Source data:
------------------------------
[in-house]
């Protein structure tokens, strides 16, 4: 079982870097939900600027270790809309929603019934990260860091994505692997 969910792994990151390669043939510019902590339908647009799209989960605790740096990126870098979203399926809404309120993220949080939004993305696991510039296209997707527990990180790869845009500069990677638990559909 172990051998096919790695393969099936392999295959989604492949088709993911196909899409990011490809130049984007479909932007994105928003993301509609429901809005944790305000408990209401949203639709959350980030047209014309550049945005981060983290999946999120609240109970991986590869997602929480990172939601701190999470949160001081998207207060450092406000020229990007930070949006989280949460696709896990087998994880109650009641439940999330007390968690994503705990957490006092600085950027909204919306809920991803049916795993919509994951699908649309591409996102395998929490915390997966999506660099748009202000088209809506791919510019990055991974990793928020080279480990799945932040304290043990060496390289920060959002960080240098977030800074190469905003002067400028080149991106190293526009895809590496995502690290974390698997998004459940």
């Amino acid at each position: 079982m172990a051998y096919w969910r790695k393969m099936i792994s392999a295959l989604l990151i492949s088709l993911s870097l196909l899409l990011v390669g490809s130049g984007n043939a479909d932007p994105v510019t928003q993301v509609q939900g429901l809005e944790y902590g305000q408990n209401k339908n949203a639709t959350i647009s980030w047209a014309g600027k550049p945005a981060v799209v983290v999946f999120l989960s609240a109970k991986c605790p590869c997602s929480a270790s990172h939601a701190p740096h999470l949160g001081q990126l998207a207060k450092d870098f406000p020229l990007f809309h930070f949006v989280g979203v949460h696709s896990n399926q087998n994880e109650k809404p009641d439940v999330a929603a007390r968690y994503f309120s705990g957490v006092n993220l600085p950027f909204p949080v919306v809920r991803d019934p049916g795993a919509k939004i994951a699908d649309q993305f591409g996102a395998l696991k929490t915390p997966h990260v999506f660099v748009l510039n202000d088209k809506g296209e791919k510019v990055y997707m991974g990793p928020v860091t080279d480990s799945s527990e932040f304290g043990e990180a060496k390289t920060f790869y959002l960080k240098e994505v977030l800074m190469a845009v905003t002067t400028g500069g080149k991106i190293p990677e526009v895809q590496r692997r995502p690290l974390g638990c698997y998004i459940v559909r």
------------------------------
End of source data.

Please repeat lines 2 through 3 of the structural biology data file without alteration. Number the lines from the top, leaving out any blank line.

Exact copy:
């Protein structure tokens, strides 16, 4: 079982870097939900600027270790809309929603019934990260860091994505692997 969910792994990151390669043939510019902590339908647009799209989960605790740096990126870098979203399926809404309120993220949080939004993305696991510039296209997707527990990180790869845009500069990677638990559909 172990051998096919790695393969099936392999295959989604492949088709993911196909899409990011490809130049984007479909932007994105928003993301509609429901809005944790305000408990209401949203639709959350980030047209014309550049945005981060983290999946999120609240109970991986590869997602929480990172939601701190999470949160001081998207207060450092406000020229990007930070949006989280949460696709896990087998994880109650009641439940999330007390968690994503705990957490006092600085950027909204919306809920991803049916795993919509994951699908649309591409996102395998929490915390997966999506660099748009202000088209809506791919510019990055991974990793928020080279480990799945932040304290043990060496390289920060959002960080240098977030800074190469905003002067400028080149991106190293526009895809590496995502690290974390698997998004459940």
């Amino acid at each position: 079982m172990a051998y096919w969910r790695k393969m099936i792994s392999a295959l989604l990151i492949s088709l993911s870097l196909l899409l990011v390669g490809s130049g984007n043939a479909d932007p994105v510019t928003q993301v509609q939900g429901l809005e944790y902590g305000q408990n209401k339908n949203a639709t959350i647009s980030w047209a014309g600027k550049p945005a981060v799209v983290v999946f999120l989960s609240a109970k991986c605790p590869c997602s929480a270790s990172h939601a701190p740096h999470l949160g001081q990126l998207a207060k450092d870098f406000p020229l990007f809309h930070f949006v989280g979203v949460h696709s896990n399926q087998n994880e109650k809404p009641d439940v999330a929603a007390r968690y994503f309120s705990g957490v006092n993220l600085p950027f909204p949080v919306v809920r991803d019934p049916g795993a919509k939004i994951a699908d649309q993305f591409g996102a395998l696991k929490t915390p997966h990260v999506f660099v748009l510039n202000d088209k809506g296209e791919k510019v990055y997707m991974g990793p928020v860091t080279d480990s799945s527990e932040f304290g043990e990180a060496k390289t920060f790869y959002l960080k240098e994505v977030l800074m190469a845009v905003t002067t400028g500069g080149k991106i190293p990677e526009v895809q590496r692997r995502p690290l974390g638990c698997y998004i459940v559909r």